History of Tokyo
We as a whole know Tokyo for its rich diversion, culture, shopping, and perhaps a scramble of insanity. While we look in shock and appreciate the unlimited things we can do there to have a great time, we additionally should plunge into the interesting past of conceivably the most celebrated urban communities.
History of Tokyo
Tokyo was initially a fishing town called Edo. It was first invigorated by the Edo Clan in the twelfth century, and after 200 years, the celebrated Edo Castle was established. In 1509, the city turned into the government's center when Tokugawa Ieyasu became Shogun and prepared it as his hometown. With his rule, he likewise began a long time of harmony and peace that endured more than 250 years. During this time, the city developed quickly and checked 1,000,000 occupants at the start of the eighteenth century.
This peace and harmony ended when the American Commodore Matthew C. Perry showed up in Japan, making the harbors open up for foreign merchandise. This measure constrained costs to rise until inflation. Individuals responded fiercely, and the allies of Emperor Meiji utilized the circumstance to overthrow Yoshinobu, the last Tokugawa Shogun, in 1867.
After the rule of the Shogun had finished, Emperor Meiji moved from Kyoto to Edo. The city was renamed Tokyo, which signifies Eastern Capital, and it turned into the official capital of Japan. Before that, it previously was the center of culture and politics.
After the earthquake in 1923, the dense network building of subway stations started. The city developed around it, centering on the subway more than the cars and ultimately making it a critical traffic solution of Tokyo. Though the advancement of Tokyo went on, it was struck by the 1923 Kantō quake (around 140.000 deaths) and the airstrikes during World War II (around 210.000 deaths).
After the city was merged with the Prefecture of Tokyo into Tokyo Metropolis in 1943, it was effectively remade and was selected to host the Summer Olympics of 1964. The 1970s brought a huge turn of events, and the populace expanded up to 11 million. After the war, the count went to 2.8 million only. However, the accompanying 1980s grew a debt bubble that burst in 1990, causing a massive recession. That time is designated and known as The Lost Decade of Japan, and the country recovered gradually.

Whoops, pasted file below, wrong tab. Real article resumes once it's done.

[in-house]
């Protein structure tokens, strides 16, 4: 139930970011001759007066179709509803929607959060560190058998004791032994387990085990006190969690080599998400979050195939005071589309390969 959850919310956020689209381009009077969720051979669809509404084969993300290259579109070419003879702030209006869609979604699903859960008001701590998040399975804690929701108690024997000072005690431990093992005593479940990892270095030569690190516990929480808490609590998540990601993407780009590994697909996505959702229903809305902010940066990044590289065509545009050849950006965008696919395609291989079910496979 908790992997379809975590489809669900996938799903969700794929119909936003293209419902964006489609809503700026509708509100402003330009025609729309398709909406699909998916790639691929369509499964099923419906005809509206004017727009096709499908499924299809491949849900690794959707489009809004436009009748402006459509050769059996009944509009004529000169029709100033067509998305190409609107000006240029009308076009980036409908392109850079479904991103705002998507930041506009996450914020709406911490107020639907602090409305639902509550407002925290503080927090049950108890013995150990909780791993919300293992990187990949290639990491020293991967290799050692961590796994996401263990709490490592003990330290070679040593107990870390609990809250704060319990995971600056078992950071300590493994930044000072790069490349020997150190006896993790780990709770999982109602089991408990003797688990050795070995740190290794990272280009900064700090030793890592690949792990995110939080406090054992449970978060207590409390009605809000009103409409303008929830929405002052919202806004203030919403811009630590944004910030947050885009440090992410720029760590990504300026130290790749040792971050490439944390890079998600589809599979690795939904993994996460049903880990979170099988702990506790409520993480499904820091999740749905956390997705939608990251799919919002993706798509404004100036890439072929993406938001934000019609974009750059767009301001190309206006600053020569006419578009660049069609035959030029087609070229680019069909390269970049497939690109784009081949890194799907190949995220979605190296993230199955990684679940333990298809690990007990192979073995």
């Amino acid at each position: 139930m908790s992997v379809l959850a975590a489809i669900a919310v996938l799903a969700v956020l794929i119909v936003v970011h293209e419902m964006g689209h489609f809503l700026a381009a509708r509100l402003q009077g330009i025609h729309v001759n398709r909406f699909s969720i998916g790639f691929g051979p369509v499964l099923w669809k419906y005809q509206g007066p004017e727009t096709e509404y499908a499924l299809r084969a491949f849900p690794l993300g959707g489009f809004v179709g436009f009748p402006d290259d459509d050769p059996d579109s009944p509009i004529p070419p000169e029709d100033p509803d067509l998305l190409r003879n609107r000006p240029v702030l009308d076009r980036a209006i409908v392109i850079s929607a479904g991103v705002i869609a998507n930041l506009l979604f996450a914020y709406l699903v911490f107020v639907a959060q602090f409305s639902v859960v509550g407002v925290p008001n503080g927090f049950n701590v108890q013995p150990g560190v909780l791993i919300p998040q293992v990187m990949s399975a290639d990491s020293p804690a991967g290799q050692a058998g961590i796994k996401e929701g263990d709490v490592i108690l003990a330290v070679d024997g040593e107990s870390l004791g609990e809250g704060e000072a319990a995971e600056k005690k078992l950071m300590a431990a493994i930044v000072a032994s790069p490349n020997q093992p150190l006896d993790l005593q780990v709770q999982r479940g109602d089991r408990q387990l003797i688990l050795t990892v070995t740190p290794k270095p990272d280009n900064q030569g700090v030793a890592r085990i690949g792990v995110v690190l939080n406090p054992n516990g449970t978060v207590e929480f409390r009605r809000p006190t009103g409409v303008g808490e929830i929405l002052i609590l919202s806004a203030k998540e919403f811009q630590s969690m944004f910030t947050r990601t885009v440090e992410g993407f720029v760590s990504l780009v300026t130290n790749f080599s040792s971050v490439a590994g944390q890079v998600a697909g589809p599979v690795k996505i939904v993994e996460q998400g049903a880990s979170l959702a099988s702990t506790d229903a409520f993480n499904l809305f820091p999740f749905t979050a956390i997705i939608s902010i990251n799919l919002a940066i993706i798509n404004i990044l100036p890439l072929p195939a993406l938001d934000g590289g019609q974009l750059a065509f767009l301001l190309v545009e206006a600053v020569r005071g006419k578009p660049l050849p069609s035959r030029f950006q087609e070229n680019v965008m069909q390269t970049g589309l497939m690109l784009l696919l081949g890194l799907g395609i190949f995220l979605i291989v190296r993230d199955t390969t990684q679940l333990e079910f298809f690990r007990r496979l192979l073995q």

In 2011, a significant earthquake hit Japan, yet little did it harm Tokyo itself while a Tsunami destroyed a northern atomic nuclear plant followed by a nuclear crisis.
In the present day, Tokyo is still in the phase of growing from outside and inside. It was named the third most livable city. The reasons to visit Tokyo are numerous, and from a little fishing town, it has quite possibly the most celebrated and fascinating urban areas with regards to the world.Source: EdrawMind Community
What makes Tokyo an interesting place to visit? Here are a few of the fun facts about the busy capital of Japan that will provoke you to pack your bags and fly to Tokyo.
- Tokyo is one of the largest metropolitan areas in the world, hosting over 36 million people spread over 3 regions.
- Tokyo is one of the hubs for the top-notch restaurants around the world. It has over fourteen 3-star rated Michelin restaurants.
- Tokyo is one of the busiest cities in Japan and possesses over 3000+ pedestrian crossings.
- Tokyo is known as one of the best destinations for shopping as it offers tax-free shopping to the tourists at the licensed stores. A passport is required when you are planning to shop free of tax.
- Disneyland of Tokyo was the first park outside of the US. The resort of Disney park employs about twenty thousand people.
- The popular Imperial Palace is in Tokyo and is one of the major attractions for tourists.
- Tokyo is known for having a number of haunted places in the city.
- Tokyo is declared as one of the safest cities to travel to. The crimes on the streets against the tourists are rare.
Tokyo, once known as (until 1868) Edo, city and capital of Japan. It is situated at the head of Tokyo Bay on the Pacific shore of Honshu. Tokyo is one of the world's extraordinary urban communities. While its history may be short, the city has already played numerous roles from samurai fortress to capital and a modern metropolis. Its most recent identity, city of the future, as it is regularly depicted in manga, anime, and think pieces – is simply one more illustration of Tokyo's mutable nature.